CHD Mortality Decline Stagnation in Young Adults
Have coronary heart disease (CHD) mortality rates declined for both women and men, and young and old?
Data from the Centers for Disease Control and Prevention WONDER online Compressed Mortality File of the US National Vital Statistics were used for the present study. Adults ages ≥25 years were included. Mortality data from 1979 to 2011 were examined for trends over time in CHD death rates.
From 1979 to 2011, overall age-adjusted CHD mortality declined significantly from 703 to 225 deaths per 100,000 in men and from 395 to 125 per 100,000 in women (68% decline for both genders). For adults ages ≥65 years, CHD mortality declined over time (-4.4% for men and -5.0% for women). However, among younger adults (<55 years), declines were observed to 1989, but in later decades, these declines stagnated. Among young women, no improvement in CHD mortality rates was observed between 1990 and 1999, and thereafter, a very small decline was noted from 2000 to 2011.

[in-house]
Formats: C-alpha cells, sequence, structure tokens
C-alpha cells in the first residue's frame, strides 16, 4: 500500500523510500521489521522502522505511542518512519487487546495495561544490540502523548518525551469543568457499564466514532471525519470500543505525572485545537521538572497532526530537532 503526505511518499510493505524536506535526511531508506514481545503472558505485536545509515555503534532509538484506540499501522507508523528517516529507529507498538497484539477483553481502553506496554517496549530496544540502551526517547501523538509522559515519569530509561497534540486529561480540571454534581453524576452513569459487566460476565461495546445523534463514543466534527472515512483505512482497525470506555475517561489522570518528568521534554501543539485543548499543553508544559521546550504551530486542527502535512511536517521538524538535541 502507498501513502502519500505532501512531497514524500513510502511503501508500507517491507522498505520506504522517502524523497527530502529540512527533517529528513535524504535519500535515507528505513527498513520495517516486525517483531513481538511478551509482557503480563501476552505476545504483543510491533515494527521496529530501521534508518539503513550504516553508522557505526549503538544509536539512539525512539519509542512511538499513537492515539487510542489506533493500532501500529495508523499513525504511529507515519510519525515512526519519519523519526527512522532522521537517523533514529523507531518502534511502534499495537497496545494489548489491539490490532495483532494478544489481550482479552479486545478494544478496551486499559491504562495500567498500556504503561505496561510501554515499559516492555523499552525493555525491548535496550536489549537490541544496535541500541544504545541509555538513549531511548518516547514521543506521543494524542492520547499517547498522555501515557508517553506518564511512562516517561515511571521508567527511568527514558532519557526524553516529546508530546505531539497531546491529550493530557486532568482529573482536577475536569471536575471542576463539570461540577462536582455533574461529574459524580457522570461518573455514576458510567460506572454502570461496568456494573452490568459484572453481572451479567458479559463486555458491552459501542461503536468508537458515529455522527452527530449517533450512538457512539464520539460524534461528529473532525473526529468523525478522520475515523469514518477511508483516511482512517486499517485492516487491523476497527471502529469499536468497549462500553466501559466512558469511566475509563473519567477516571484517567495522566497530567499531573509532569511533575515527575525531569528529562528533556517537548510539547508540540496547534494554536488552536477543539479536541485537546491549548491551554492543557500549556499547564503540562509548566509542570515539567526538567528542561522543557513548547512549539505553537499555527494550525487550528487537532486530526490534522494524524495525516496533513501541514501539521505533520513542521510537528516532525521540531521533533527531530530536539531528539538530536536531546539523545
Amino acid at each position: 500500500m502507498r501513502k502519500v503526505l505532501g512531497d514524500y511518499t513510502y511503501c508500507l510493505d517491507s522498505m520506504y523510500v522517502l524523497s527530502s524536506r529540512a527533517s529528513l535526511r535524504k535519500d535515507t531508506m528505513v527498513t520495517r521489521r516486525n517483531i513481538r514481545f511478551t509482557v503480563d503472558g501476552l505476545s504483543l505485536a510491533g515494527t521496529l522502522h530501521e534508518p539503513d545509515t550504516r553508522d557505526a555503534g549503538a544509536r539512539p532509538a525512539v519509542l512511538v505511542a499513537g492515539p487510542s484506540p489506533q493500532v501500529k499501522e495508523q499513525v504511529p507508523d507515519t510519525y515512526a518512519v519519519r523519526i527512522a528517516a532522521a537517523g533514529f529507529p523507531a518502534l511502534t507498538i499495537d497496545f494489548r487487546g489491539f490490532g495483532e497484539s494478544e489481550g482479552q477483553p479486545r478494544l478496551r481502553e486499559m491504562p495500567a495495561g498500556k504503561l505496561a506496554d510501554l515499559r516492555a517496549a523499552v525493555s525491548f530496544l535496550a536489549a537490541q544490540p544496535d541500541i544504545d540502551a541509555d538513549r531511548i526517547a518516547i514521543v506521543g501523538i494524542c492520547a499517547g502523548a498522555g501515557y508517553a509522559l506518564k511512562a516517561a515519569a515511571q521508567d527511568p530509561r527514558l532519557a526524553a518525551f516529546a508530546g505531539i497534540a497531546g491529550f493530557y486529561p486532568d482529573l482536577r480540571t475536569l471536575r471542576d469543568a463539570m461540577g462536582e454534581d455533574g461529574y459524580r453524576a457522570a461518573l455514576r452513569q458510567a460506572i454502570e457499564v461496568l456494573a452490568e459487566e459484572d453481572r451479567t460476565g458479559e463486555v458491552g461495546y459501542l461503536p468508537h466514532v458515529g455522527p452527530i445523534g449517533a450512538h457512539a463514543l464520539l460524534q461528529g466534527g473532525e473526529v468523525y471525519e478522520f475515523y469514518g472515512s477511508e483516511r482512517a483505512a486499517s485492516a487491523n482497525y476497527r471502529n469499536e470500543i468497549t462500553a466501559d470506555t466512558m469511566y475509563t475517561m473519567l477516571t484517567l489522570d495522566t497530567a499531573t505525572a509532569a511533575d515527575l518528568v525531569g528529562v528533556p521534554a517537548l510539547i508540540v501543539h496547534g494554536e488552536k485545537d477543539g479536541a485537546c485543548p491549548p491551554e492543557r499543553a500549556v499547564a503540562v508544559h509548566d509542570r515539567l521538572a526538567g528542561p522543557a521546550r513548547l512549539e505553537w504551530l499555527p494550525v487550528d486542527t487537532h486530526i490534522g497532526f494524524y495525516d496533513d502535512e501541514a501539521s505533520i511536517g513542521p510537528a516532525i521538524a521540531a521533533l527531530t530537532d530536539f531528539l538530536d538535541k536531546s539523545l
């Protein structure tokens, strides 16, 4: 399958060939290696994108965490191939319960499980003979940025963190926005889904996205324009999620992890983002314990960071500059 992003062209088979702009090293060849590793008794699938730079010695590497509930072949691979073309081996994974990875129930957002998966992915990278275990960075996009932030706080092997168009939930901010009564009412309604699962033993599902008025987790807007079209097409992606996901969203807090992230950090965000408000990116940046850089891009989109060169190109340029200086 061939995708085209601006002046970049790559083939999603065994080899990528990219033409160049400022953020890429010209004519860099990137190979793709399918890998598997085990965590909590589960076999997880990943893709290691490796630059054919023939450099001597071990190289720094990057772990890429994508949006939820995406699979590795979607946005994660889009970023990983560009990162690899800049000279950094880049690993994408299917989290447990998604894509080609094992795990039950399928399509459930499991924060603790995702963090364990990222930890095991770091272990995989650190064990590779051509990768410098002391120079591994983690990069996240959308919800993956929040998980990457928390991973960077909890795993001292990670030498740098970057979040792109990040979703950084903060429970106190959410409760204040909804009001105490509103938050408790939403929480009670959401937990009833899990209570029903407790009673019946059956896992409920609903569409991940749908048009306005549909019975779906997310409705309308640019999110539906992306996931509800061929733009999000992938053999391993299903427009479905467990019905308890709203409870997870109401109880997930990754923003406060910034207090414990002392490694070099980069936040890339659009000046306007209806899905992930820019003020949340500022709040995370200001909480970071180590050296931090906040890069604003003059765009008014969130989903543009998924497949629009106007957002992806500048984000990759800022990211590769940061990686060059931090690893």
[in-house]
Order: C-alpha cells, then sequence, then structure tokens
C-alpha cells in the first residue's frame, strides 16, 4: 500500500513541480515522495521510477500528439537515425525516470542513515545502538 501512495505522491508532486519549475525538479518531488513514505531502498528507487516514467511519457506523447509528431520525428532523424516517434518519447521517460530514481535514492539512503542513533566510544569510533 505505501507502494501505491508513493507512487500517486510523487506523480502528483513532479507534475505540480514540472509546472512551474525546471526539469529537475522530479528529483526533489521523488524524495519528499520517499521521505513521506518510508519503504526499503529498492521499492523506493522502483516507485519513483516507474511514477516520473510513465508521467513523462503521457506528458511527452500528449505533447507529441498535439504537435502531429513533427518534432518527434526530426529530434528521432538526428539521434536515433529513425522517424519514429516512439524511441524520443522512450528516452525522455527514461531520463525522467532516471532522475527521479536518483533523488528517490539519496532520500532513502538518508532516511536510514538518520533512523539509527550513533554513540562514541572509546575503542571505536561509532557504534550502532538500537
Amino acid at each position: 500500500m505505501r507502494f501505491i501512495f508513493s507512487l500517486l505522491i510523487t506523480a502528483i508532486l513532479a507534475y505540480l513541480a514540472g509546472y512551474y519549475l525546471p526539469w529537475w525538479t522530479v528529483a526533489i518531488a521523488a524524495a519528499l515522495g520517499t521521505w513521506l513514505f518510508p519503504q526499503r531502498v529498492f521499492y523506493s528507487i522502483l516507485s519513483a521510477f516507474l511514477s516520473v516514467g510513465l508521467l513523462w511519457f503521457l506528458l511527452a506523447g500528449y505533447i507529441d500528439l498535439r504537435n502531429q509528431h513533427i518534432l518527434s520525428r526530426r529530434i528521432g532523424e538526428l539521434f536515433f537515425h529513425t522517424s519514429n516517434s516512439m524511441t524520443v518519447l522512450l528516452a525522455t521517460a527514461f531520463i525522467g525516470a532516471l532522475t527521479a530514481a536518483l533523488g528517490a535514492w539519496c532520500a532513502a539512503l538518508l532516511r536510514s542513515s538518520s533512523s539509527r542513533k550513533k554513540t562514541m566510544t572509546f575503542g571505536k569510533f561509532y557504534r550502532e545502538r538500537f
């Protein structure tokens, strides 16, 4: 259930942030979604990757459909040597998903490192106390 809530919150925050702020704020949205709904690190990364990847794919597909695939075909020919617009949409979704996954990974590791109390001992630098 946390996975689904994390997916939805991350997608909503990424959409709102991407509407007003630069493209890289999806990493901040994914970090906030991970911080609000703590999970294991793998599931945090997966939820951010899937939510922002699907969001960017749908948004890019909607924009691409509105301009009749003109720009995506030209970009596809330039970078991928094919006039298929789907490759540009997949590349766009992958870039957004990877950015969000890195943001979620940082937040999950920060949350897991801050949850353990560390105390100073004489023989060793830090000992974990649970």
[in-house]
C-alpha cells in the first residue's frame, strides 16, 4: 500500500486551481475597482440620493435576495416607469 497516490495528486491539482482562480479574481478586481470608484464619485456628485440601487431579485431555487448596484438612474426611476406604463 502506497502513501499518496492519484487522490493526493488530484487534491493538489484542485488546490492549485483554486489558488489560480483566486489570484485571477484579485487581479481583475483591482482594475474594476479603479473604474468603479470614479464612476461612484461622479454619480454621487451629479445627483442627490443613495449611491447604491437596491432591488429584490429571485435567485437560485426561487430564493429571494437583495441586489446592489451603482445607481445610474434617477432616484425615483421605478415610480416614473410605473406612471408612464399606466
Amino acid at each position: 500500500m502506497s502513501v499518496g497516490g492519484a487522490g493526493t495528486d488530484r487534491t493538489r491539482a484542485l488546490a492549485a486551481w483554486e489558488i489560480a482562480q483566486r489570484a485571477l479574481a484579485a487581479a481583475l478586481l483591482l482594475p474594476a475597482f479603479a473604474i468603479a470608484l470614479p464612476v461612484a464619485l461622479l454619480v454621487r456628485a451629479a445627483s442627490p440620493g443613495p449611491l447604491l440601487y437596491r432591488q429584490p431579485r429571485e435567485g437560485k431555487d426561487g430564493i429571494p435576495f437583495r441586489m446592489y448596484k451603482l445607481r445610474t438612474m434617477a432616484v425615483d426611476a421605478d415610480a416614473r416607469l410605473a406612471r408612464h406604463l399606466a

The authors concluded that although there has been a significant decline in CHD deaths over the past several decades, among young adults, the decline has slowed significantly since 1990.
These data suggest that CHD death rates are not declining for younger adults as much as for older adults. Understanding the factors related to these differences would be an important component towards prevention of CHD morbidity and mortality.
Keywords: Coronary Disease, Mortality, Primary Prevention, Vital Statistics, Young Adult
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